Using a pair of thin hiking socks I put on the boots and tightened them comfortably around my foot. The first thing I noticed when standing was my height. These boots really make me feel taller. The distance from the bottom of the sole to the top of the boots insole is 1.75 in (4.45 cm). This does not seem to be that great so maybe the feeling is a bit misleading because they are new. After standing I took a few steps around the room and my next thought was the weight. These boots are definitely a bit on the heavy side but not too the point where the weight would increase my fatigue. I then tried to move my foot around inside the boot to determine how snug the fit is. Starting at the toes, I was able to move my toes a comfortable amount. They felt well placed and did not slide around striking the sides. The top of my foot felt secured and comfortable. Holding the heel of my boot and pulling down I tried to determine how much movement I could get in heel slip. I was pleased to see very little movement which will be great to help prevent blisters, etc. Inside the boot I could feel that the padding, especially around the ankle had been shaped to hold everything in place. This was good to see as the website stated (as noted above) that the boots are designed to hold the foot more securely to assist in the transfer of energy. After some short walks in the boots I noticed that these boots were much stiffer then the boots I normally use but the stiffness give a very supportive feeling. According to Kayland’s website the boots are rated at a stiffness level of five. This scale ranges from Level One, which is a bare foot, to a Level Nine, which is extreme mountaineering, glaciers, ice climbing, etc. Overall I am very happy with the fit of these boots, I enjoy how the boot feel very snug and comfortable almost like they were custom made for my foot.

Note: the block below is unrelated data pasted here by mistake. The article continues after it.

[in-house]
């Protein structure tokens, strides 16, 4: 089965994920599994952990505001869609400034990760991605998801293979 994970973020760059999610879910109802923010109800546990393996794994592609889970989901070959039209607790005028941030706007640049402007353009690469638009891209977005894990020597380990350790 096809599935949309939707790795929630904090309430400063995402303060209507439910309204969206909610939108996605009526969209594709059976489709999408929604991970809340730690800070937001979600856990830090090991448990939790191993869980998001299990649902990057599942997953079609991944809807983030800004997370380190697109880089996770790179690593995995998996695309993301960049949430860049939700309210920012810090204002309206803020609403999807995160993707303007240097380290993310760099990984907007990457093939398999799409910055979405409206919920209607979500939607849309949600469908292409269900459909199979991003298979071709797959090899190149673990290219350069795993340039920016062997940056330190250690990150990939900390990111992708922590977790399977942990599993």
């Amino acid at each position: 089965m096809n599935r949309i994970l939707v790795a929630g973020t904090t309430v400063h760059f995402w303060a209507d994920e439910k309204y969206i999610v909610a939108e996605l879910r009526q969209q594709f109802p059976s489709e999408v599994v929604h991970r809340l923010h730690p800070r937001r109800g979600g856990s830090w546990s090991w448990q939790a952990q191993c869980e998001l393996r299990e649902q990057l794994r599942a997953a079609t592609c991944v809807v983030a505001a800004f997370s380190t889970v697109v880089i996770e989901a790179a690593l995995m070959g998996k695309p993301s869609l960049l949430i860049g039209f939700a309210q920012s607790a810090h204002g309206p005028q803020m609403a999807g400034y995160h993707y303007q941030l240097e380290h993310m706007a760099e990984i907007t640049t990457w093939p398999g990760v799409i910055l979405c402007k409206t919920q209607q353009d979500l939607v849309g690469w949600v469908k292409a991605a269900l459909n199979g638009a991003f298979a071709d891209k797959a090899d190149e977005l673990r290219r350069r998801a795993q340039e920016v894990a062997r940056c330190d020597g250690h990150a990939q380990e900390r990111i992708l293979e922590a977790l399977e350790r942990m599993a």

Field Report

Review Date: January, 28, 2007

Field Conditions:

The Kayland Contact 1000 boots have been worn on one overnight trip to Maryland and on numerous day hikes in Eastern Massachusetts. The temperature the boots have been subjected to range from 4 F (-16 C) up to 55 F (13 C) with wind chills as low as -6 F (-21 C). For these trips I traveled very lightly with an average pack size of under 30 lbs (14 kg). The weather for my trips ranged from sunny and extremely windy, warmer and muddy, to frozen and overcast. The trails and areas hiked in range from well-worn and smooth to steep and rocky. Elevations ranged from 50 ft (15 m) to 600 ft (183 m).

Review:

The first thing that has to be said about the Kayland Contact 1000 boot is that the quality is unmatched compared to any hiking shoes I have ever used. Material, quality of construction, fit, and function are all top-notch.

Overall, the fit of these boots is quite impressive. The asymmetrical lacing system works very well at getting the boot to fit your foot just right. In the past, when using various types of hiking boots, I have always had a problem with fit. The size of my foot is atypical enough that a pair of shoes that fit well in length usually do not fit well across the top of my foot. The first thing I noticed when adjusting these boots during my first outing was how easy it was to get a truly great fit. The place I really noticed this excellent fit was going down steep terrain. With previous boots I have worn, to keep my toes from banging against the front of the boot, I would have to over tighten the laces across the top. The problem with this technique is that the added tightness can make my foot a bit sore after awhile. In this situation with the Contact 1000s, I tightened the boots snugly around my foot at the top of the trail and made the descent. I was amazed at how comfortable my foot was, it did not move at all and never became fatigued because of the tightness. After my hikes I have inspected my feet for any potential tender spots. Not including the typical redness from contact points, I have found zero problems with sore spots or potential blisters. I have also been very impressed with my ability to use many different sock weights depending on the temperature. As a test, I even used a plain old pair of tube socks and they too performed well in these boots.